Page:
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  • Nick Nikolov

Thoughts on Batman: The Long Halloween

Recently I had the chance to watch both parts of Batman: The Long Halloween animated movies. Many people unfamiliar with the comic which the movies are adapting, like myself, might have been struck by the lack of action, compared to other Batman stories, of course. This is because The Long Halloween is a true detective tale, showing our hero at the start of his journey. A period where punching was needed, like it always is, but no small amount of thinking and solving was required as well. Bruce Wayne is shown as a fresh-faced crime-fighter who has already put most of his rouge's gallery behind bars. Even so, crime is ever-abundant in Gotham, and his vigilante services are still needed. Grounding the story to a more "street" level shows us a Batman who sometimes struggles to make the right connections given the facts. In part one of the movie, a lot of side characters make blatant comments about his lack of top-notch detective skills. While that might be a bit on the nose for veteran fans of Batman, it is perfectly in tune with the adaptation's goal, namely to show us the struggles of a normal person to become the symbol of both hope and horror. To the movies' credits, the mystery remains just that, and only when Bruce Wayne has put all the clues together do we get the reveal, which surprised me with its mature themes. I won't go into spoilers, but suffice it to say, some viewers might feel very strongly that the antagonist was justified in the actions taken.

And this is one of the things that stuck out for me the most while I watched the movies. Different ideas about what is justice are presented from Batman and Harvey Dent. This is, of course, an age-old dilemma in these stories, when a person inside the justice system, in the face of (no pun intended) Dent, tries to take down criminals the way it is supposed to be done. But that begs the question, is it really supposed to be done like that? In the context of a city like Gotham where every rule has been bent by outlaws, those same rules are used as proverbial handholds that allow them to climb above the law. If such a place existed, would it then not be prudent for a man like Bruce Wayne to fight fire with fire? Vaulting over the bounds of the justice system and forcibly cramming every criminal back into its confines where they could be tried, fairly.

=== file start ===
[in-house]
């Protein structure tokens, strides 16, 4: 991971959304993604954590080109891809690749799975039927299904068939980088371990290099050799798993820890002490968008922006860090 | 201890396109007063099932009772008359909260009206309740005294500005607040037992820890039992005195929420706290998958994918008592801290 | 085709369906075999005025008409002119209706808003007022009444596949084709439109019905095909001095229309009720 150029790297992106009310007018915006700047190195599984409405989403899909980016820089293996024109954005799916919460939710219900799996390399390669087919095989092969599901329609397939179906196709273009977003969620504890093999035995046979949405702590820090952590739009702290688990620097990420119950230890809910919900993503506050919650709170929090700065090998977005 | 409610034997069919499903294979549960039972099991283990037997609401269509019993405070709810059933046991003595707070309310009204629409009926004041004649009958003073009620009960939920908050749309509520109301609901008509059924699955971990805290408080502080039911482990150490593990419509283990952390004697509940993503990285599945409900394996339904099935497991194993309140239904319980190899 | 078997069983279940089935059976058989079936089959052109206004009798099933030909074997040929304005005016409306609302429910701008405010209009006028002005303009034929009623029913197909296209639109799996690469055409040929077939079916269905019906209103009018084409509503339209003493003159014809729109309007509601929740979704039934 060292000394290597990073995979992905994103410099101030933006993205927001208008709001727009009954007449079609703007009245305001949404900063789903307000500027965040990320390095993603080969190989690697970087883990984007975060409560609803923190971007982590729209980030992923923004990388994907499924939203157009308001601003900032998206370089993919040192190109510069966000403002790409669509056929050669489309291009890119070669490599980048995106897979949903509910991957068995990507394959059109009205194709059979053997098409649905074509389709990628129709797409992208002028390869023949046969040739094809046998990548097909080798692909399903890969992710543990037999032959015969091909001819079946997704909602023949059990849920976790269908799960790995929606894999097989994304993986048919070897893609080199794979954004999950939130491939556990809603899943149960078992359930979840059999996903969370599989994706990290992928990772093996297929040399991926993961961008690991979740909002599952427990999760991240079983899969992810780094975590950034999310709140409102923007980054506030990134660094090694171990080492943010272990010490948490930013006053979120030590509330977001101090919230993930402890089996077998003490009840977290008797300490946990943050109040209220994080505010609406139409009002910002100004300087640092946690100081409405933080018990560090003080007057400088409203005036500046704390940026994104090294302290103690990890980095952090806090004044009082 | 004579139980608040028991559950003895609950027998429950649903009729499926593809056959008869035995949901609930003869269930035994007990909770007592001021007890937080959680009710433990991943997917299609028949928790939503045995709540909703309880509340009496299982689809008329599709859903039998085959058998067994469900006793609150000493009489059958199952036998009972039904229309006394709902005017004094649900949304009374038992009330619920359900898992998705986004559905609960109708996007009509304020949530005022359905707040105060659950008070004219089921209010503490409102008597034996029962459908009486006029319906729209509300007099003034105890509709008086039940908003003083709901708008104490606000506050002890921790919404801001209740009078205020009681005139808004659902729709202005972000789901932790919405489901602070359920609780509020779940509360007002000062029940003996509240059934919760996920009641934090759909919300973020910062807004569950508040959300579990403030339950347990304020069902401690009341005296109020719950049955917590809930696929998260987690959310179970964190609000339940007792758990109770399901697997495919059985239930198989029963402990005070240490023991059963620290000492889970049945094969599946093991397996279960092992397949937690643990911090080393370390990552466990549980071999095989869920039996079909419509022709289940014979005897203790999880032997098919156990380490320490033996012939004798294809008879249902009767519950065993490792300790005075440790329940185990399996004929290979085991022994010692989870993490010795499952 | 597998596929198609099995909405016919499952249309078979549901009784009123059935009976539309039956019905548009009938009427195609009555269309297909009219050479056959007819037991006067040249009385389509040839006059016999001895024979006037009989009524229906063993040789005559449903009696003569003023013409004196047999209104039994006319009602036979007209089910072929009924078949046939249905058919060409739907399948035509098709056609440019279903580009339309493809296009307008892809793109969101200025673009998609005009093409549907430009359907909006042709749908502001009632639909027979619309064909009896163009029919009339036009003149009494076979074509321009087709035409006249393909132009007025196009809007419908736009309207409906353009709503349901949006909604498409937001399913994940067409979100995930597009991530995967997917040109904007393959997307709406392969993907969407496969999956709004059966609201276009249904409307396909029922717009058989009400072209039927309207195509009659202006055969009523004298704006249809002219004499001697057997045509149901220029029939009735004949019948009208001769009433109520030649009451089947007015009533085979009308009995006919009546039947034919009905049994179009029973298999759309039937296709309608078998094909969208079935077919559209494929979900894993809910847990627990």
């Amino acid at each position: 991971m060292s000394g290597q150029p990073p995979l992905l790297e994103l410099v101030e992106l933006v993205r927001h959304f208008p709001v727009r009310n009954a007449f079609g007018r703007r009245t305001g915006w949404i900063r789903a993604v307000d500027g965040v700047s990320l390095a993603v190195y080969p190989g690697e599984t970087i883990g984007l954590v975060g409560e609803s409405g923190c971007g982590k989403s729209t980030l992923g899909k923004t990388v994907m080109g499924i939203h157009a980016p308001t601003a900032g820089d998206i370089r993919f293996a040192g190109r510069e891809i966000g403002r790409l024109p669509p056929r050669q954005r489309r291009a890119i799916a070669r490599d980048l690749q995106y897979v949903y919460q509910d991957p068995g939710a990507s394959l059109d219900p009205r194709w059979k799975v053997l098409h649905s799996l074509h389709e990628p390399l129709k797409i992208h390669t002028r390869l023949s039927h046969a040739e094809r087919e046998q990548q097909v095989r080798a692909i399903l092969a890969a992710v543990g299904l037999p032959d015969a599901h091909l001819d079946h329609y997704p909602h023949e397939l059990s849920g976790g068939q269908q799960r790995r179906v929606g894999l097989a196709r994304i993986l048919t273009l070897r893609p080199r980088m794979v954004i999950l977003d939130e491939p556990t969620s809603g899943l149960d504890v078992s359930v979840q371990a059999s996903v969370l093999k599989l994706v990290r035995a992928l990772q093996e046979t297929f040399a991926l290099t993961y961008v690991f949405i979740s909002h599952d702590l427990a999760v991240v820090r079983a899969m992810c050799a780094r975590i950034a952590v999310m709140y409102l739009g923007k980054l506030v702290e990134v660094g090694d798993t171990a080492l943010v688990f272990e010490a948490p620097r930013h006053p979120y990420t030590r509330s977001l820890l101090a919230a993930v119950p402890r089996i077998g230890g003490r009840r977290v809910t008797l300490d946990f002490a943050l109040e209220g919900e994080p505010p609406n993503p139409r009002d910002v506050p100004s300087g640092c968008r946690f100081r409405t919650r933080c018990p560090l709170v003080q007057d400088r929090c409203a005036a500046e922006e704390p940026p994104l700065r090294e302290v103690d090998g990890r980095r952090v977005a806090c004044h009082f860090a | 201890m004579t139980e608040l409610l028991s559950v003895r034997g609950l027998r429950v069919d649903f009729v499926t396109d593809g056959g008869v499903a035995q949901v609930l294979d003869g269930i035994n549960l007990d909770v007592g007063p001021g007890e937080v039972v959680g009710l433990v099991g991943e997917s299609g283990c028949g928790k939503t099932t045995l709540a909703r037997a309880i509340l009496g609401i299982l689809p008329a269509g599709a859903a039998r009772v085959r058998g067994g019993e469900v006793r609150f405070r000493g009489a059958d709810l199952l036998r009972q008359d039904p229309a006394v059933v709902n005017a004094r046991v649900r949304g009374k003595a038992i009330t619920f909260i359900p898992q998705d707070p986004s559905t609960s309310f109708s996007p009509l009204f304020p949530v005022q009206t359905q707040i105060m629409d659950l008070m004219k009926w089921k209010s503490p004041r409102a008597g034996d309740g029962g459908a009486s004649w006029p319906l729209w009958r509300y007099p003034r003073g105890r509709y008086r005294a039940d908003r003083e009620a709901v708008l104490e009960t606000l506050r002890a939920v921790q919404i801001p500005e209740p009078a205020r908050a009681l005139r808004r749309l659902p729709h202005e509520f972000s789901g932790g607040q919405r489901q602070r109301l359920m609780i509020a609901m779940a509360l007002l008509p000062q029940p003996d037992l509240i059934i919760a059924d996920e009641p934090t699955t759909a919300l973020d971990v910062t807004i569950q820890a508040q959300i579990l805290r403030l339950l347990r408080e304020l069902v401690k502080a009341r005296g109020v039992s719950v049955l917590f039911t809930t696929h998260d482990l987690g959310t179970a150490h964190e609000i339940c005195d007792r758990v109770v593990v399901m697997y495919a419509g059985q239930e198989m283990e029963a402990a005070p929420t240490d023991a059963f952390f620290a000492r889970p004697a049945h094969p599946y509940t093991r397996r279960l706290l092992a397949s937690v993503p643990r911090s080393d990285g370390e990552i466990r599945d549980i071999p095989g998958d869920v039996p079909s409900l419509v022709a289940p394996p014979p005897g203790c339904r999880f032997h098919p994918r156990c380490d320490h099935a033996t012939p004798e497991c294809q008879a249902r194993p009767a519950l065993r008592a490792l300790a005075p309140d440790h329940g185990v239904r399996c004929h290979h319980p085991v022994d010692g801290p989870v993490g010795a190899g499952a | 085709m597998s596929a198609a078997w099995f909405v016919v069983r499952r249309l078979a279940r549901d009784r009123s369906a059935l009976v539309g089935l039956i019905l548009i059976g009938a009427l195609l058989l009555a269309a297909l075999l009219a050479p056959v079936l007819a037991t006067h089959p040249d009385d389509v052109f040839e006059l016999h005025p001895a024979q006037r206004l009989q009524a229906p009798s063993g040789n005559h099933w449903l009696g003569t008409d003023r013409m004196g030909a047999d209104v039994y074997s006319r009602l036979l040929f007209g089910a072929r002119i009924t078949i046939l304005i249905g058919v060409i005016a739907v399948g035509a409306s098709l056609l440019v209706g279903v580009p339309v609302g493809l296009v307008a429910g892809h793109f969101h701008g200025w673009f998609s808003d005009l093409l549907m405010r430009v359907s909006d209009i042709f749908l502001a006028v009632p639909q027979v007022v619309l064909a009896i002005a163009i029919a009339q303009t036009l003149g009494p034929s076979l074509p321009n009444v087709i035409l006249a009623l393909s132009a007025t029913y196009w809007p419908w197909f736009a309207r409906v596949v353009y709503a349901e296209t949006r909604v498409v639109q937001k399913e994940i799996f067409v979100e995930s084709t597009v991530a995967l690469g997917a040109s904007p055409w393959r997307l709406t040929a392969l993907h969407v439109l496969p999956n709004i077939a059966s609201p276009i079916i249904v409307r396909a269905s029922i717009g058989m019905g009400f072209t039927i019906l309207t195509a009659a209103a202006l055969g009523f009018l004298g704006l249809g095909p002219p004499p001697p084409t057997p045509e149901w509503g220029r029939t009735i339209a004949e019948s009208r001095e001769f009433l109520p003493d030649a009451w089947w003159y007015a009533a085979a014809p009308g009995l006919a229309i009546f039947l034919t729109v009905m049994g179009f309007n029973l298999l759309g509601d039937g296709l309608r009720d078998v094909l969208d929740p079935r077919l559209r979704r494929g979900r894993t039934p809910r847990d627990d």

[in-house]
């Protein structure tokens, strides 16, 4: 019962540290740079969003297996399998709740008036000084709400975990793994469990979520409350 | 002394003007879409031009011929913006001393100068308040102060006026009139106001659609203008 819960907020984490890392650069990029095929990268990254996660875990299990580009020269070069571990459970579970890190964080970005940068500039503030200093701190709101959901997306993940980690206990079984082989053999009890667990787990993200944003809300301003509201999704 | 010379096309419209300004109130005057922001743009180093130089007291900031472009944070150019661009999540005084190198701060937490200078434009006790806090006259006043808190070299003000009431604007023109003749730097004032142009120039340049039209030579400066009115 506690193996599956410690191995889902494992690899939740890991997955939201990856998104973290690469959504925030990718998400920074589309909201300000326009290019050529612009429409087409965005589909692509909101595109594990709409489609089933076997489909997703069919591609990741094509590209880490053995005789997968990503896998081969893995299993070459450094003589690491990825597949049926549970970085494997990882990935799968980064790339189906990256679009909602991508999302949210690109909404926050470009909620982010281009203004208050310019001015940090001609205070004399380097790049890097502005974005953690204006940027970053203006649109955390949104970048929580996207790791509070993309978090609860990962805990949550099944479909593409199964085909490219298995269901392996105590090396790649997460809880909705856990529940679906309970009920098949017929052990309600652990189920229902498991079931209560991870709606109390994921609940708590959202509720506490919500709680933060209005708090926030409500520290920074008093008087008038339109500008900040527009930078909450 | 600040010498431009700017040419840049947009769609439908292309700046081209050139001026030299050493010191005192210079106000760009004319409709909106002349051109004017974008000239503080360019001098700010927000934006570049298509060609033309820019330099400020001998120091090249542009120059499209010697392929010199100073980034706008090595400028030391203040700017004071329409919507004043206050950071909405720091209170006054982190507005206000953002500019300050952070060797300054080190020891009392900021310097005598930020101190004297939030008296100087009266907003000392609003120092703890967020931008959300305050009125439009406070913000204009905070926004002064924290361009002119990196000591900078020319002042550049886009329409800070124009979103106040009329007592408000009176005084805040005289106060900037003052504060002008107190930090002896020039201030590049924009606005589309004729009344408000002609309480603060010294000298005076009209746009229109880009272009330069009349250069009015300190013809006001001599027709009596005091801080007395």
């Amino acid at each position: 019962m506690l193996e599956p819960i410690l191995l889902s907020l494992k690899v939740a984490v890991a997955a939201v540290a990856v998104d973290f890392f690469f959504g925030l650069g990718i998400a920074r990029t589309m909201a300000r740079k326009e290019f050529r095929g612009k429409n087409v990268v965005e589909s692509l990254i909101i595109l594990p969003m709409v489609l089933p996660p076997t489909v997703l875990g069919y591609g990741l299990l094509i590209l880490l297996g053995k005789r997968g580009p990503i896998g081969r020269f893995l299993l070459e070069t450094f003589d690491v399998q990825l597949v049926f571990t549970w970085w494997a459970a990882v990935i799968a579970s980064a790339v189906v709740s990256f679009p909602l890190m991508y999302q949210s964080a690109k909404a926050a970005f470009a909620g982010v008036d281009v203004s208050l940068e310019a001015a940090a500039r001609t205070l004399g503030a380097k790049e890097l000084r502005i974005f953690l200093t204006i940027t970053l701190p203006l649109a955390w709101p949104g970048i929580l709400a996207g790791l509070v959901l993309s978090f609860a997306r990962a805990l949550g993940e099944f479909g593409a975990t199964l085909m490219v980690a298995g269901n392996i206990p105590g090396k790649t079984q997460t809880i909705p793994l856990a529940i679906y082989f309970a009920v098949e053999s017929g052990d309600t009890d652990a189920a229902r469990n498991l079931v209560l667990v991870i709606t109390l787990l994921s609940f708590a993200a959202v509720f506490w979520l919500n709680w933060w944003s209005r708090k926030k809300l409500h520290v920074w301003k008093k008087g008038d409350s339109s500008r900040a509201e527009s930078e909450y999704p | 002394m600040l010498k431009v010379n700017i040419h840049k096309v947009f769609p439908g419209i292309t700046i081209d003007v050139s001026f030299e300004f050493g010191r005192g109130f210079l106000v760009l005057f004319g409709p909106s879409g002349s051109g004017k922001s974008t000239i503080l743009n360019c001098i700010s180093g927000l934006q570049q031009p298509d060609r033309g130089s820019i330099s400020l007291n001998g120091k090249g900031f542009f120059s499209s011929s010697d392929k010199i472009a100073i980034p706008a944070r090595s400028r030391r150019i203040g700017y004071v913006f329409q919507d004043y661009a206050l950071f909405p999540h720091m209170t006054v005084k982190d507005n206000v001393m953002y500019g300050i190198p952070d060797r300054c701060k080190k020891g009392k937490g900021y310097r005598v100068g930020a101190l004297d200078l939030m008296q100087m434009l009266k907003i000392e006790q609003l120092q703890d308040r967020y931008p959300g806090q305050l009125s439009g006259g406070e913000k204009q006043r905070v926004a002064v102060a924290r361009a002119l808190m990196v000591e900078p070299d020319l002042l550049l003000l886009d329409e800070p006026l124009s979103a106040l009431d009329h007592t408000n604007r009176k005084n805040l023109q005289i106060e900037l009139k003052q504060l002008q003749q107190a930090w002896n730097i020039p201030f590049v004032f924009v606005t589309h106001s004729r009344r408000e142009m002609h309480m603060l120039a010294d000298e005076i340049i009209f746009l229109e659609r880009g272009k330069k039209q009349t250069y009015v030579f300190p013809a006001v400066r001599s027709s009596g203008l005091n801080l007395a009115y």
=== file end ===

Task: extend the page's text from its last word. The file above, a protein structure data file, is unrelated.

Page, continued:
And now we reach another dilemma. This time concerning the extra-judicial work of Batman. In a perfect world, the dark knight would put so much fear into the hearts of criminals that they could be handled by an uncorrupted justice system. However, neither the real world nor that of Batman is perfect, and his actions could lead to others taking matters into their own hands. Then someone like Harvey Dent would ask when does it end? How could anyone feasibly account for people going beyond the law and taking matters into their own hands?

Ideological clashes like these are what set this Batman adaptation apart from the rest, in my opinion. A character like Harvey Dent is positioned so well against the belief system of Bruce Wayne that Dent's plotline naturally overtakes that of Batman near the end. Pop culture savvy readers know what I'm talking about, and for those that don't, jump to the last paragraph.